Lately, WordPress users seem to have had an increased interest in security – and with good reasons. Yesterday’s timthumb.php vulnerability, plus a slew of others in the past few months have really put most site owners on edge.
Often it’s recommended that as a WordPress site owner, you change your WordPress database table prefix to something other than wp_. It’s not a bad idea – in certain situations, doing so might prevent a hacker from gaining more access to your site, or limit his destructive capability, and it’s a very easy thing to change.
If you’re installing WordPress, and you havent run through the install process, changing your table prefix is incredibly simple. During the install process, just set the Table Prefix to anything you’d like:
If you’ve already installed WordPress, you can still change your table prefix, but it’s a little more complicated. You’re going to need to have access to your database through PHPMyAdmin or a similar system.
/** * WordPress Database Table prefix. * * You can have multiple installations in one database if you give each a unique * prefix. Only numbers, letters, and underscores please! */ $table_prefix = 'wp_';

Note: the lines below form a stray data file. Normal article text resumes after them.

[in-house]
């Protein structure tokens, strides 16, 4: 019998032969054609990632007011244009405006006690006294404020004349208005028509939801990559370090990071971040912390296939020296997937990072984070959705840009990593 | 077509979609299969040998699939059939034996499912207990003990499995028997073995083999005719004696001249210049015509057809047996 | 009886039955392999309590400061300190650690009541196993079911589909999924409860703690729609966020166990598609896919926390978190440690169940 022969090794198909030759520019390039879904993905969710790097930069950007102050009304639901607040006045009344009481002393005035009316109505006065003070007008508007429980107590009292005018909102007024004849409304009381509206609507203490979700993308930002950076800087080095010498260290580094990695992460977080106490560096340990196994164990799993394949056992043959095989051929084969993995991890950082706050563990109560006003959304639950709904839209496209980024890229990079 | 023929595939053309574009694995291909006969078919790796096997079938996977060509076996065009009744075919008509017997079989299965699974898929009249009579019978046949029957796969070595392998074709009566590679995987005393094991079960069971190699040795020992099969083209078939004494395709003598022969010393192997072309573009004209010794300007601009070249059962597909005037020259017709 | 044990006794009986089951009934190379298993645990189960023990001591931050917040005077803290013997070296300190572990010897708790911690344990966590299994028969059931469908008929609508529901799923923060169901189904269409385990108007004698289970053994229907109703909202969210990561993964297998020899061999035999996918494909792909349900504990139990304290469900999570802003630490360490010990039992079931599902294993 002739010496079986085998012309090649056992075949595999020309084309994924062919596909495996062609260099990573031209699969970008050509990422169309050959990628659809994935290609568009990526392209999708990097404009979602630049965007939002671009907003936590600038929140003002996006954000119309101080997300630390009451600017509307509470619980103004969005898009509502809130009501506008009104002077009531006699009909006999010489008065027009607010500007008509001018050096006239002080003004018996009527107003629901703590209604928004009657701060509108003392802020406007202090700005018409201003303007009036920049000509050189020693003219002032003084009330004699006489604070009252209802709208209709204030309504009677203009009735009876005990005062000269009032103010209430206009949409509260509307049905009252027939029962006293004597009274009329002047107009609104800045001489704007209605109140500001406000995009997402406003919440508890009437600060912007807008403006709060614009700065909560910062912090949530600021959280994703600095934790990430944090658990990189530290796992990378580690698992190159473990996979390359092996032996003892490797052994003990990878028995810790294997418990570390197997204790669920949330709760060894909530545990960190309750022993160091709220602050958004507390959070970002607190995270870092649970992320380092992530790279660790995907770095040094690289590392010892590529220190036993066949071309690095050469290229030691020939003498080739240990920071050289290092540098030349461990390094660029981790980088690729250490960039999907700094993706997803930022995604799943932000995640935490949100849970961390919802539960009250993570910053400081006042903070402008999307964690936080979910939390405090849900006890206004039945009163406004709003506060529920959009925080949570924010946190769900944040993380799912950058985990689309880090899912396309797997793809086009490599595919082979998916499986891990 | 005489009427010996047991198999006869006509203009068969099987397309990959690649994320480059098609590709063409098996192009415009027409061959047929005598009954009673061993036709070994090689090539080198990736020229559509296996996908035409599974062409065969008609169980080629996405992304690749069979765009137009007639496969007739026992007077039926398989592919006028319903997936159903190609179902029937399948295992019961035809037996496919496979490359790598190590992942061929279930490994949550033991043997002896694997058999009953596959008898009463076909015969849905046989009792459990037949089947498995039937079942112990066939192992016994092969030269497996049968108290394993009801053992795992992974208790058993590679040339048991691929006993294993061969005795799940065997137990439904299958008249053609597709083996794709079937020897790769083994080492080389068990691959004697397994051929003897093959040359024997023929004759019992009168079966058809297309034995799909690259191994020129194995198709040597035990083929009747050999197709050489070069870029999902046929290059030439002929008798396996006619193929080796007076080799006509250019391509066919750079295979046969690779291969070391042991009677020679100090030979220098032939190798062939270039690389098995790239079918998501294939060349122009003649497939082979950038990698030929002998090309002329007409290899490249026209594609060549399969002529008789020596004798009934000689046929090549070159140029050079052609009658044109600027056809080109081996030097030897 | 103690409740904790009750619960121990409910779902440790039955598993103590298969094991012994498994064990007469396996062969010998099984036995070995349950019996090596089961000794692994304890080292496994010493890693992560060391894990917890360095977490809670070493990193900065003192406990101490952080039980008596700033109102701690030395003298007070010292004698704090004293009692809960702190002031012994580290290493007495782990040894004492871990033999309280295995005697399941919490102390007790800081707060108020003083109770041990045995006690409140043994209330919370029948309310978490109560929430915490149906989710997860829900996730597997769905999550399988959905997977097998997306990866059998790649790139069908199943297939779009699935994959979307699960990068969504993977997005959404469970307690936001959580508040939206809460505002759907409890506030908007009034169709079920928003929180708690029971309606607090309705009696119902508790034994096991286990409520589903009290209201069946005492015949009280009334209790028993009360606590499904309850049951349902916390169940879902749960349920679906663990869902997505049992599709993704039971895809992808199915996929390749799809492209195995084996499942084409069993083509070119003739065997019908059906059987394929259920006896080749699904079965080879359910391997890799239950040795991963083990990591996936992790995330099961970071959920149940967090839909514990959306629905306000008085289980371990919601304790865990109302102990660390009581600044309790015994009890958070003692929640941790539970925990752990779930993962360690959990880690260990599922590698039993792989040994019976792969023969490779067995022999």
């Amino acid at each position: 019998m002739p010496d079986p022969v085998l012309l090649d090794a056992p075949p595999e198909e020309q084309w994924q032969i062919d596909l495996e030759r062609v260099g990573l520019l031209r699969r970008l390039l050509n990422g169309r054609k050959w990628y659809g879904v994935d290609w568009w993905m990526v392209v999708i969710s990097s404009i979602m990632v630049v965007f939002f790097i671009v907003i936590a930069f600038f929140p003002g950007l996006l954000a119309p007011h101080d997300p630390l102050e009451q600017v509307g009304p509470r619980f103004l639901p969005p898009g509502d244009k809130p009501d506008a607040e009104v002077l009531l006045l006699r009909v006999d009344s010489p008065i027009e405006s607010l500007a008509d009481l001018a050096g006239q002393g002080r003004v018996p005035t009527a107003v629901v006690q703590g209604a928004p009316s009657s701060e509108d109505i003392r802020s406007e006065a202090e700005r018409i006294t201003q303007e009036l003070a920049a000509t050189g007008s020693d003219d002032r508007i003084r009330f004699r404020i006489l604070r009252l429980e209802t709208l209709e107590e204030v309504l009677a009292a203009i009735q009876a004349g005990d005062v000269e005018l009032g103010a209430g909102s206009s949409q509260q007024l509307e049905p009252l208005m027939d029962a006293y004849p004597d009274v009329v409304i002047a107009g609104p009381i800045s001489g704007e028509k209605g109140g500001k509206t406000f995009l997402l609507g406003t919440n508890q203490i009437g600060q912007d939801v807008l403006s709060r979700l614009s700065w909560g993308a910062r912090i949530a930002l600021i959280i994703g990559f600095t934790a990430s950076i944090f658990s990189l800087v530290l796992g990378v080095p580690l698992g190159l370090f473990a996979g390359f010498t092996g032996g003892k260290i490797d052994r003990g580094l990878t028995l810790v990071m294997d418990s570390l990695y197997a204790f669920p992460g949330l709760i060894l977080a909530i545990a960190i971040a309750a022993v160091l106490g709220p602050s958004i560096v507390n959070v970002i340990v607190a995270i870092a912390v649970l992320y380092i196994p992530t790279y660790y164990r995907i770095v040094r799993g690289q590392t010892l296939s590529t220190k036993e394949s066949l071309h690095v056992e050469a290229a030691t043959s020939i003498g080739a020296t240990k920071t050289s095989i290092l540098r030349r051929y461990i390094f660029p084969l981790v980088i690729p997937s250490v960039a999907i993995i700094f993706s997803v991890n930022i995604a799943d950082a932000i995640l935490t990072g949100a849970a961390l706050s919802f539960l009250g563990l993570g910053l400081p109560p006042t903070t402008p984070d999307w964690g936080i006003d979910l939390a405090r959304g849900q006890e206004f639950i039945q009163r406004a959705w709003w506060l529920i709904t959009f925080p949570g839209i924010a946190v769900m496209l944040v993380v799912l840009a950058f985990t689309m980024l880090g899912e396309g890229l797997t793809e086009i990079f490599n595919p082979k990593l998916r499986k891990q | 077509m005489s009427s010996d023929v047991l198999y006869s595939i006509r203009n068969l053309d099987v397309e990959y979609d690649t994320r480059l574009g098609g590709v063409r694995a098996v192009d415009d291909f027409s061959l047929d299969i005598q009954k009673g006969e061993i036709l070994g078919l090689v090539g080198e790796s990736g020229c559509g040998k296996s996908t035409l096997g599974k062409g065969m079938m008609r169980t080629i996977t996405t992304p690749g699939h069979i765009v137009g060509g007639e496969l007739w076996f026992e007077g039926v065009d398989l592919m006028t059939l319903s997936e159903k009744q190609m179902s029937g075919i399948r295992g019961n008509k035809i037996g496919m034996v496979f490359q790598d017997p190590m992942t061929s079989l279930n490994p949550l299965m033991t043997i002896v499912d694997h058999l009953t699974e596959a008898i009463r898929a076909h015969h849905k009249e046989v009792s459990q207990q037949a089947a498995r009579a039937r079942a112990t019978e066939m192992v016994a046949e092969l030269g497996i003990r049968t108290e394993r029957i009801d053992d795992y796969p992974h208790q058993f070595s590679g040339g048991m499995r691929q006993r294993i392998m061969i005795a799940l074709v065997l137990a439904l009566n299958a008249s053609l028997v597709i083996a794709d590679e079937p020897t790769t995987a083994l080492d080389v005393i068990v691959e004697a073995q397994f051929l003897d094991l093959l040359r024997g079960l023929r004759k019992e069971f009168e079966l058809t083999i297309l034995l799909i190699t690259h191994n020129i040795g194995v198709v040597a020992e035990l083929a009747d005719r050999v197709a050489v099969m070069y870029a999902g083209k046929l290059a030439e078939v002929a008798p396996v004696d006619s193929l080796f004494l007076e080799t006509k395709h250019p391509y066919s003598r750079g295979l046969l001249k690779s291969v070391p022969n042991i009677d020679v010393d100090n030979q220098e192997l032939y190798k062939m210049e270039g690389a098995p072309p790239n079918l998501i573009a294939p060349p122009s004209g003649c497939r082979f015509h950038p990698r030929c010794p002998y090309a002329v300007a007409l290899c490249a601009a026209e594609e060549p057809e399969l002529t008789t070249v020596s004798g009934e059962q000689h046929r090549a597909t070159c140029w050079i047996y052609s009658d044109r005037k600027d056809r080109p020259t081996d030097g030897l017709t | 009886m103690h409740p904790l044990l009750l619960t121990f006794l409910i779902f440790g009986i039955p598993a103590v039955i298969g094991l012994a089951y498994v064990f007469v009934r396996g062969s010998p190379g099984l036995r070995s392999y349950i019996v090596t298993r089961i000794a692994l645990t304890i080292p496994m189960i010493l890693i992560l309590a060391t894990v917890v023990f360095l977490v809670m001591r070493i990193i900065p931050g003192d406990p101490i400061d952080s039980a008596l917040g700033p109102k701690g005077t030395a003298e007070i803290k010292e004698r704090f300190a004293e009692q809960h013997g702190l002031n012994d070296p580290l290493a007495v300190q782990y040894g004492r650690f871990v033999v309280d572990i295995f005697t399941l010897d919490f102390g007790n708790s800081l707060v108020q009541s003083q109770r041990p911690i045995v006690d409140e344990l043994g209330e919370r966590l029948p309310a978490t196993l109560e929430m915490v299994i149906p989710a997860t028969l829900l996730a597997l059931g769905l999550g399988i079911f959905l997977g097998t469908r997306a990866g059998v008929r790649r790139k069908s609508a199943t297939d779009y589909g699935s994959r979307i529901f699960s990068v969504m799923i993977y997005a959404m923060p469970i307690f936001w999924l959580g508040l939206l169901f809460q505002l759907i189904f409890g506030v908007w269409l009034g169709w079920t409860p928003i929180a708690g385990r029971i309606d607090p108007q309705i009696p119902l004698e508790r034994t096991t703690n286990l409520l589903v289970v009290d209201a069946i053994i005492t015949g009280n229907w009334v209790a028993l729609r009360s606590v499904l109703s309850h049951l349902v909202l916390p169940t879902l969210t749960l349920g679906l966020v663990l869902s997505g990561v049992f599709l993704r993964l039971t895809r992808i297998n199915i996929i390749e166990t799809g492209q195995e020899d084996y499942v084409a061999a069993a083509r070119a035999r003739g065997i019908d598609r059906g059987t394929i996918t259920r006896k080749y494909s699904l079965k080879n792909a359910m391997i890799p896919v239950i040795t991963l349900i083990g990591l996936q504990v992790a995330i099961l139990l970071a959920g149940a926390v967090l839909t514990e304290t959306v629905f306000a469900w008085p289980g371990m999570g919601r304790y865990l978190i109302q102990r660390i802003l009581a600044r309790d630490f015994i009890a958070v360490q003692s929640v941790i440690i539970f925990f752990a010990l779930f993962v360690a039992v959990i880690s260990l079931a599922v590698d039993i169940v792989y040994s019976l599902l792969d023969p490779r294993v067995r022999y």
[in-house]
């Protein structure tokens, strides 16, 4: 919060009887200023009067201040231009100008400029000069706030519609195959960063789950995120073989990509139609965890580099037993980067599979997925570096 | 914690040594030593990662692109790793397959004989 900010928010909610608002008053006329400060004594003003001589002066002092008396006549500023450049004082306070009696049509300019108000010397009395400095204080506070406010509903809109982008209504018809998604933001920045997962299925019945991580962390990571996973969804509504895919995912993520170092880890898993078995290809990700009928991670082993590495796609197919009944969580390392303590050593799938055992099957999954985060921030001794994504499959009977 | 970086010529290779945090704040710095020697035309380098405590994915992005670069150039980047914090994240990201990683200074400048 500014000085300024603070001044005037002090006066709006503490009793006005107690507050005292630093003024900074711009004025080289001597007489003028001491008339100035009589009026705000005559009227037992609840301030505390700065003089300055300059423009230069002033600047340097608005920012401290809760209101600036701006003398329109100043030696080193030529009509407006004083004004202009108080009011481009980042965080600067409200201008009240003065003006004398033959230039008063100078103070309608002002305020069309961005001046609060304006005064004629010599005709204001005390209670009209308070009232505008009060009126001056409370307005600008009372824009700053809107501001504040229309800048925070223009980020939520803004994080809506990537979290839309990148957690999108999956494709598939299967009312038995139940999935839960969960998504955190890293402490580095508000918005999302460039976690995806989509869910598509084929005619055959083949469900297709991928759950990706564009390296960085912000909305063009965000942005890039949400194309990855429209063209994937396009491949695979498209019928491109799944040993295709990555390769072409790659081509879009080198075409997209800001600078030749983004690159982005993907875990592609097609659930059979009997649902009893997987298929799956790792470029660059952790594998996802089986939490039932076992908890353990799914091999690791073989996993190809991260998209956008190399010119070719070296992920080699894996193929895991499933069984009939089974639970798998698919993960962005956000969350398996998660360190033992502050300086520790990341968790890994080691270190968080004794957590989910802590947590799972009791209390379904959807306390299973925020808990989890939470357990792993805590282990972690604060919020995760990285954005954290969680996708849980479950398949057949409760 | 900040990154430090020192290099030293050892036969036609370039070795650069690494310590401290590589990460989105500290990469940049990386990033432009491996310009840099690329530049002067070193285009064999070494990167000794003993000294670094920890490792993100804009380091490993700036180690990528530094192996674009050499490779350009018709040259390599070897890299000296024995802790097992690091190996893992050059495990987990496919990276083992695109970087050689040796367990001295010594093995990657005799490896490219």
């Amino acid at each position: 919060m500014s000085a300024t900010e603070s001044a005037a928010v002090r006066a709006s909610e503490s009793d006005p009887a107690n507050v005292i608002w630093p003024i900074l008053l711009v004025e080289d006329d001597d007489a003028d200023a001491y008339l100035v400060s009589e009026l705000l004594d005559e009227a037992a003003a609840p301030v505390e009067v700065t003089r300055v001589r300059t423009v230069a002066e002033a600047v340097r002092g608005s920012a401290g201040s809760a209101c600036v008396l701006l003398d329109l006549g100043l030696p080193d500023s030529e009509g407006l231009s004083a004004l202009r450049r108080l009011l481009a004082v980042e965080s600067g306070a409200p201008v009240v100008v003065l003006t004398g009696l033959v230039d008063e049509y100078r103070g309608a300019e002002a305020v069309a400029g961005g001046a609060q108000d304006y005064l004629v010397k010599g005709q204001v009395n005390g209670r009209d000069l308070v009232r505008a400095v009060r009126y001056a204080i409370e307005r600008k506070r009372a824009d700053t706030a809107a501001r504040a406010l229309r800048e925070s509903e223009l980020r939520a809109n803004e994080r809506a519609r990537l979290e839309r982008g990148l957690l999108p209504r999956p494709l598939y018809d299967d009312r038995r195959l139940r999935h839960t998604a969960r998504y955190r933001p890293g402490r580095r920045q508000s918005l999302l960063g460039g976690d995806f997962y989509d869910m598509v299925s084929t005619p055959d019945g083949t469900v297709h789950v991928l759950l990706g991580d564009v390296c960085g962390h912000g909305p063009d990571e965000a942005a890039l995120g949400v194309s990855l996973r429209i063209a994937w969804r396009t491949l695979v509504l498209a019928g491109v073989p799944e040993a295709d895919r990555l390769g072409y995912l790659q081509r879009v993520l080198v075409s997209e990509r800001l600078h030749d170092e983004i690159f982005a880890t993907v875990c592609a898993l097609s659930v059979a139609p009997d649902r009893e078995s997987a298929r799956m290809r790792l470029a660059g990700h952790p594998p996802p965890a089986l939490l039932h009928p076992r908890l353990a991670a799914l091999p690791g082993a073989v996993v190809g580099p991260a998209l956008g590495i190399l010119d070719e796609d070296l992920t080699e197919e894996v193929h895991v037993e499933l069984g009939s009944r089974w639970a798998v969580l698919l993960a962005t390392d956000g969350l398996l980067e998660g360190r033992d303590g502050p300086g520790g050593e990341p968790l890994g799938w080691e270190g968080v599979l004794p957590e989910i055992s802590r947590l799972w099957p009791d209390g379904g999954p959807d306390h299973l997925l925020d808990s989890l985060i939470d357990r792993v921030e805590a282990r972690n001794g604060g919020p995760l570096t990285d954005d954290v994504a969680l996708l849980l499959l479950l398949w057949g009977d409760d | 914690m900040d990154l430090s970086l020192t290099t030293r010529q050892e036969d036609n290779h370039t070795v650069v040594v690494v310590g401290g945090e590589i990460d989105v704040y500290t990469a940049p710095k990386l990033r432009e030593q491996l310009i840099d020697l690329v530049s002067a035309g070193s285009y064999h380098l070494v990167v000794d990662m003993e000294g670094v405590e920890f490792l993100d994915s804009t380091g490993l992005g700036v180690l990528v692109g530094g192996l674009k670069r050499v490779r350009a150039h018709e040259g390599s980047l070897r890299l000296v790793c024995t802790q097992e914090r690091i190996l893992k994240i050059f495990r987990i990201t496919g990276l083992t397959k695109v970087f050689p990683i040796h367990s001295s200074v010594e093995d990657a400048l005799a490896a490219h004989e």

Change the value between the quotes (after the = sign) to whatever you’d like:
/** * WordPress Database Table prefix. * * You can have multiple installations in one database if you give each a unique * prefix. Only numbers, letters, and underscores please! */ $table_prefix = 'mysecretprefix_';
At this point, your site will totally stop working. Yikes! Fortunately, we can fix that by changing some things in the database (Remember how you were supposed to make sure you had database access before we started? If you don’t, change wp_config.php back to the way it was, quick!).
At this point, your site should be working properly again, with one important caveat: You get a permissions error when you try to log in. That leads us to our last set of steps:
Choose the mysecretprefix_usermeta table, and look for a row with a user_id of 1 (or whatever your user’s id is – it’s probably 1), and a “meta_key” value of “wp_capabilities”. Once you’ve found this. Click the pencil toward the left (edit)